Fear builds on itself.
When it comes to high ball bouldering, you have to trust yourself and before you try a climb look at it, know your ability and assume you can and will do it before you get on it. So I started small, got a little bigger, then a little bigger. My first high balls were probably really scary to watch as I lost all sense of technique at the top of climbs and my fear would send my feet skating and my hands clambering for the top (GASP). But the more I did the more I could relax when I got high off the ground. This sense of relaxation when the fear started to set in was a technique I started using in more than just climbing.
Replace fear with a positive feeling.
A few days before we set off back across the ocean on our 12 hour flight, I started meditating on the idea that flying was fun. I imagined myself tucked in an economy chair with clouds floating out the window. I didn't imagine a bumpy flight or Ava misbehaving. I meditated on the idea of a perfect, bump-less, relaxed flight. And boy do you get what you put out there. The flight home was about as nice and relaxing as a flight can get.
When we returned home I didn't have much time to think about my fears, with friends visiting, family to catch up with and summer in full swing. It wasn't until Outdoor Retailer Trade Show in SLC that I got to address my fears again. I hadn't taken a lead fall in, hmm, 3 1/2 years or so. I met up with some friends Jonathan Seigrist and Andy Mann and we decided we weren't going to let the intense heat keep us off the rock. But I didn't have a harness. Outdoor Retailer always comes through. I got a brand new Arcteryx R-280. Now I have to interject here. Have you seen these harnesses? Have you tried them? They are so barely there its like you aren't even wearing one. And the technology is serious. I do not worry about my harness. Part of my fear of heights is increased exponetially when I climb routes. It's not that I'm scared of the climbing, I'm scared that my gear is going to fail. I look at the rope as I clip it into the quickdraw and as it bends my fear says, "The rope is going to break!" Or as I'm staring at the anchors while I'm cleaning my fear says, "The anchors are going to blow." It's my unfamiliarity with my gear and the fact that I have to trust something other than myself and my spotters that motivates my fear. But that day out with Andy and Jonathan I asked them not to tell me grades and I lead everything I got on. My fear was in check. I took my first whippers in years and with these two as climbing partners I felt safe and motivated by something more... flirting.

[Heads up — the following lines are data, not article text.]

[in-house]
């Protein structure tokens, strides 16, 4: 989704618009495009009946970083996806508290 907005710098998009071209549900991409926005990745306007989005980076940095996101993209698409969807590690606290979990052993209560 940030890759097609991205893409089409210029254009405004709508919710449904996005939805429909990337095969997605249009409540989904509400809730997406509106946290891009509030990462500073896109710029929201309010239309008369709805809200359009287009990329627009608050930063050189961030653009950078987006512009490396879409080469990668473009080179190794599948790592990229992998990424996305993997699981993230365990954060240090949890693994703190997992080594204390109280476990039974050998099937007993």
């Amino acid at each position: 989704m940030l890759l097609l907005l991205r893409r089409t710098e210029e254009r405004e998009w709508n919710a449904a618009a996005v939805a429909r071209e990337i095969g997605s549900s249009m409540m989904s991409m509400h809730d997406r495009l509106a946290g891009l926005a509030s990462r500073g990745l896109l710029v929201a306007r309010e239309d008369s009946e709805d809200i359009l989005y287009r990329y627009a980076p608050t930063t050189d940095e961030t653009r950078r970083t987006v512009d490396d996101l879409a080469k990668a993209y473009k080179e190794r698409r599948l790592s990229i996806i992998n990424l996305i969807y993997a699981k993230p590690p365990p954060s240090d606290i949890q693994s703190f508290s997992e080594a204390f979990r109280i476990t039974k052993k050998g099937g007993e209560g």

Fear can be secondary to fun.
This experience catapulted me into a new phase of my climbing: Rout'in!! I now have a feeling to replace my fear when I climb high balls or routes. I flirt with the rock and I have fun with it.
Fear builds on itself. Replace fear with a positive feeling. And say to yourself, "Have fun." That's what its about anyway right.